The battle over Proposition 13 is about to be fought all over again. Prop 13 passed by nearly 65% of the vote back in 1978. A significant majority of citizens of all political persuasions were united in support of a proposition that protected property owners and tenants alike from massive property tax increases.

The reason for this is simple. Markets work, and ordinary Californians are very savvy when it comes to their money, even if their politicians aren’t.

For an example of just how much public support Proposition 13 has, we need look no further than the 45th Assembly District, where candidate Susan Shelley nearly defeated her Democratic opponent – in a highly Democratic district – by putting the issue of Proposition 13 at the front and center of her campaign.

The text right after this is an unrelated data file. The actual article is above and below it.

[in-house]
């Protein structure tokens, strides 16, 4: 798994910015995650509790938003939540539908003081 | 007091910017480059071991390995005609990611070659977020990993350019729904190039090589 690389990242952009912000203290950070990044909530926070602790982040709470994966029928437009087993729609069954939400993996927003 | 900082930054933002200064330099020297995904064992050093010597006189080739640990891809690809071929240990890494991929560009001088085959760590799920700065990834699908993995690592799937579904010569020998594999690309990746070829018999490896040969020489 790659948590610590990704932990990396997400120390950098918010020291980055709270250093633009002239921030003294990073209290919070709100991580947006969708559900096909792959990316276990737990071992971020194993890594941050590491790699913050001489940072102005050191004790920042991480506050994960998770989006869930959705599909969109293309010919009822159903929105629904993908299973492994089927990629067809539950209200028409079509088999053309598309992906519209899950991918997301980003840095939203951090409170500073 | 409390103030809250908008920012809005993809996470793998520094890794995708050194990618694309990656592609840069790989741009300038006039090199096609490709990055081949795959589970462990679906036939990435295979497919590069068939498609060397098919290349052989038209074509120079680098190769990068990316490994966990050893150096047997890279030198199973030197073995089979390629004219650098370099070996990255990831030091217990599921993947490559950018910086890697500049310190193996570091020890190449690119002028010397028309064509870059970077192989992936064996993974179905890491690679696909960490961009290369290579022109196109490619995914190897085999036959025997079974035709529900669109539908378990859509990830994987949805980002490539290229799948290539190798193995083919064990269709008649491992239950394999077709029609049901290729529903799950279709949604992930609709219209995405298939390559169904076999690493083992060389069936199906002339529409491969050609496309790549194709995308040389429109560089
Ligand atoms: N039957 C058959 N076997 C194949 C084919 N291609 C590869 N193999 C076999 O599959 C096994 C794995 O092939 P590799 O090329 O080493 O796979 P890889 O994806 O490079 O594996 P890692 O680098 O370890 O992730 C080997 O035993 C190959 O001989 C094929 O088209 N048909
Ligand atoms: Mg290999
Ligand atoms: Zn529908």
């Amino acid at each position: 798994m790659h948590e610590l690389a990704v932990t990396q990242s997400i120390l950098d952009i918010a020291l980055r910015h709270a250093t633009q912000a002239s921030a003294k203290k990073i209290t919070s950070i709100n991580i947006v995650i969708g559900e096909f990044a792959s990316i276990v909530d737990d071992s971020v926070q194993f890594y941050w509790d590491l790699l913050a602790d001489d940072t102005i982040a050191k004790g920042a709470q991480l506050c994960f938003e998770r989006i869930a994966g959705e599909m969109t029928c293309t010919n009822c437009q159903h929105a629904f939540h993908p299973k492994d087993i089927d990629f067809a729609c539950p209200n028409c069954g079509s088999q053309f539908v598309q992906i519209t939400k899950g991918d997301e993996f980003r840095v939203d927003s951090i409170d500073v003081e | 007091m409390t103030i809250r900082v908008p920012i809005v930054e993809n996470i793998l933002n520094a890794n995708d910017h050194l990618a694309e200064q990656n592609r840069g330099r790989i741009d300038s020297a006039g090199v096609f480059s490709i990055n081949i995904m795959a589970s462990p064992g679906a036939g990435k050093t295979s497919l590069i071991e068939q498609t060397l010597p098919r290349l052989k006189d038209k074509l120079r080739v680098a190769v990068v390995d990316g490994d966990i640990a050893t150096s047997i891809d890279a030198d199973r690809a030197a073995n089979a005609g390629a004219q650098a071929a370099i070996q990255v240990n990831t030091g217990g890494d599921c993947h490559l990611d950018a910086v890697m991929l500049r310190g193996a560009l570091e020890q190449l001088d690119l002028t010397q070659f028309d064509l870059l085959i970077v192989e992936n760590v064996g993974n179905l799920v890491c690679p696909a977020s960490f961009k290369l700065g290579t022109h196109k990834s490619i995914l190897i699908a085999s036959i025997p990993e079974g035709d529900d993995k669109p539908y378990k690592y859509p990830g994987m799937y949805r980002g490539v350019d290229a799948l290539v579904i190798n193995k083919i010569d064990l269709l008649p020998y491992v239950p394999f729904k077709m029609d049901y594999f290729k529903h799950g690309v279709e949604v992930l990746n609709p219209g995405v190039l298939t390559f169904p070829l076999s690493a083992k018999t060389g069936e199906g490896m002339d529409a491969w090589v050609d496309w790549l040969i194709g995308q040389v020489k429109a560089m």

The most dangerous assault on Prop 13 is what’s called the “Split Roll.” In simple English, it means you divide the residential and commercial property rolls and only allow residential properties to continue to be covered under the protections of Prop 13. This means all commercial properties, including business properties, retail properties like your local shops and restaurants, could be reassessed at dramatically higher values, doubling or even tripling their property tax.

Many businesses not only do not own the property, but are on triple net leases, which means they pay three times any additional costs incurred. So your favorite local hang-out might be forced out of business if the split-roll scheme were to pass. If they stay in business, the only way they are to be able to provide you their goods or services is to raise the price. But the dirty little secret is that the tenants of apartment buildings – those who can least afford it – might suffer the worst.